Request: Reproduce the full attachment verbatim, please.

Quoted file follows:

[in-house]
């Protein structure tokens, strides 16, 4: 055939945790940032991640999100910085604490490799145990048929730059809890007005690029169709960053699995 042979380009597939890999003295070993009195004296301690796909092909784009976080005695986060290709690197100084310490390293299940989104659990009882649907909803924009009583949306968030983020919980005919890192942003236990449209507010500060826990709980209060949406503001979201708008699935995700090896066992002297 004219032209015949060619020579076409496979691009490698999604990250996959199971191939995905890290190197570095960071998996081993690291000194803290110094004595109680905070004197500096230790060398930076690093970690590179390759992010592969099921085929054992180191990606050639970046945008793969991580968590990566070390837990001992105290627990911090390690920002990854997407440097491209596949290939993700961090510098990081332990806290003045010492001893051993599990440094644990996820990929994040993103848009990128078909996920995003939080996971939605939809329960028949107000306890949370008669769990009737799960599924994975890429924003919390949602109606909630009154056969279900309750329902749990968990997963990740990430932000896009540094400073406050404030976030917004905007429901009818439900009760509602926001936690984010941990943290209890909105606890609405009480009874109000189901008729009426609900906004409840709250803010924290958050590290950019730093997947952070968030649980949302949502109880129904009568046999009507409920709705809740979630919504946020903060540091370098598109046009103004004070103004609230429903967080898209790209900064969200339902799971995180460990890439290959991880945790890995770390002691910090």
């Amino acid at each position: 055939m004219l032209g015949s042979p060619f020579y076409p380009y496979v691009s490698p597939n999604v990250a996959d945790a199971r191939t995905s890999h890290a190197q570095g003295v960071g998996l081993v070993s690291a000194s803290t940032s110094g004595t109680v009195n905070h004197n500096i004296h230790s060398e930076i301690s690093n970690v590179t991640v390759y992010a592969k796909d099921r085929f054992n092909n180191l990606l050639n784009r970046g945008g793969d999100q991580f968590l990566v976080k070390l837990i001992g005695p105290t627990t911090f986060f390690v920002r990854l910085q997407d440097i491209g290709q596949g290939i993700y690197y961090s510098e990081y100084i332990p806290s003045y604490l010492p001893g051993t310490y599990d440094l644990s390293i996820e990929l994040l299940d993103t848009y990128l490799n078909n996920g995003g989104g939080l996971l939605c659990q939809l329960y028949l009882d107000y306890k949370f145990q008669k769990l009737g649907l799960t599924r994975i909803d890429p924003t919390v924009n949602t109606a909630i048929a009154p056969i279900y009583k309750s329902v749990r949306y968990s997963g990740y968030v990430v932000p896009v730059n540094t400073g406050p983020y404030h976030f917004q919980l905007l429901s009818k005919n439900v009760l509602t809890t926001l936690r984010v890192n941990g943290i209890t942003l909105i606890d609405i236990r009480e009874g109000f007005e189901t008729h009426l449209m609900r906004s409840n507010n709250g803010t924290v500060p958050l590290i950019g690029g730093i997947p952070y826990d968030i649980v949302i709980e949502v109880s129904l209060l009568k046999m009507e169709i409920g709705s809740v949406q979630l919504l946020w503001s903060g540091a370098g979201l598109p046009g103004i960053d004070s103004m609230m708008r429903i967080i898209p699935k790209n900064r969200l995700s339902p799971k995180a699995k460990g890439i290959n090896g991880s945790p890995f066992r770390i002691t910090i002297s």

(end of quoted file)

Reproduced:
[in-house]
């Protein structure tokens, strides 16, 4: 055939945790940032991640999100910085604490490799145990048929730059809890007005690029169709960053699995 042979380009597939890999003295070993009195004296301690796909092909784009976080005695986060290709690197100084310490390293299940989104659990009882649907909803924009009583949306968030983020919980005919890192942003236990449209507010500060826990709980209060949406503001979201708008699935995700090896066992002297 004219032209015949060619020579076409496979691009490698999604990250996959199971191939995905890290190197570095960071998996081993690291000194803290110094004595109680905070004197500096230790060398930076690093970690590179390759992010592969099921085929054992180191990606050639970046945008793969991580968590990566070390837990001992105290627990911090390690920002990854997407440097491209596949290939993700961090510098990081332990806290003045010492001893051993599990440094644990996820990929994040993103848009990128078909996920995003939080996971939605939809329960028949107000306890949370008669769990009737799960599924994975890429924003919390949602109606909630009154056969279900309750329902749990968990997963990740990430932000896009540094400073406050404030976030917004905007429901009818439900009760509602926001936690984010941990943290209890909105606890609405009480009874109000189901008729009426609900906004409840709250803010924290958050590290950019730093997947952070968030649980949302949502109880129904009568046999009507409920709705809740979630919504946020903060540091370098598109046009103004004070103004609230429903967080898209790209900064969200339902799971995180460990890439290959991880945790890995770390002691910090």
């Amino acid at each position: 055939m004219l032209g015949s042979p060619f020579y076409p380009y496979v691009s490698p597939n999604v990250a996959d945790a199971r191939t995905s890999h890290a190197q570095g003295v960071g998996l081993v070993s690291a000194s803290t940032s110094g004595t109680v009195n905070h004197n500096i004296h230790s060398e930076i301690s690093n970690v590179t991640v390759y992010a592969k796909d099921r085929f054992n092909n180191l990606l050639n784009r970046g945008g793969d999100q991580f968590l990566v976080k070390l837990i001992g005695p105290t627990t911090f986060f390690v920002r990854l910085q997407d440097i491209g290709q596949g290939i993700y690197y961090s510098e990081y100084i332990p806290s003045y604490l010492p001893g051993t310490y599990d440094l644990s390293i996820e990929l994040l299940d993103t848009y990128l490799n078909n996920g995003g989104g939080l996971l939605c659990q939809l329960y028949l009882d107000y306890k949370f145990q008669k769990l009737g649907l799960t599924r994975i909803d890429p924003t919390v924009n949602t109606a909630i048929a009154p056969i279900y009583k309750s329902v749990r949306y968990s997963g990740y968030v990430v932000p896009v730059n540094t400073g406050p983020y404030h976030f917004q919980l905007l429901s009818k005919n439900v009760l509602t809890t926001l936690r984010v890192n941990g943290i209890t942003l909105i606890d609405i236990r009480e009874g109000f007005e189901t008729h009426l449209m609900r906004s409840n507010n709250g803010t924290v500060p958050l590290i950019g690029g730093i997947p952070y826990d968030i649980v949302i709980e949502v109880s129904l209060l009568k046999m009507e169709i409920g709705s809740v949406q979630l919504l946020w503001s903060g540091a370098g979201l598109p046009g103004i960053d004070s103004m609230m708008r429903i967080i898209p699935k790209n900064r969200l995700s339902p799971k995180a699995k460990g890439i290959n090896g991880s945790p890995f066992r770390i002691t910090i002297s």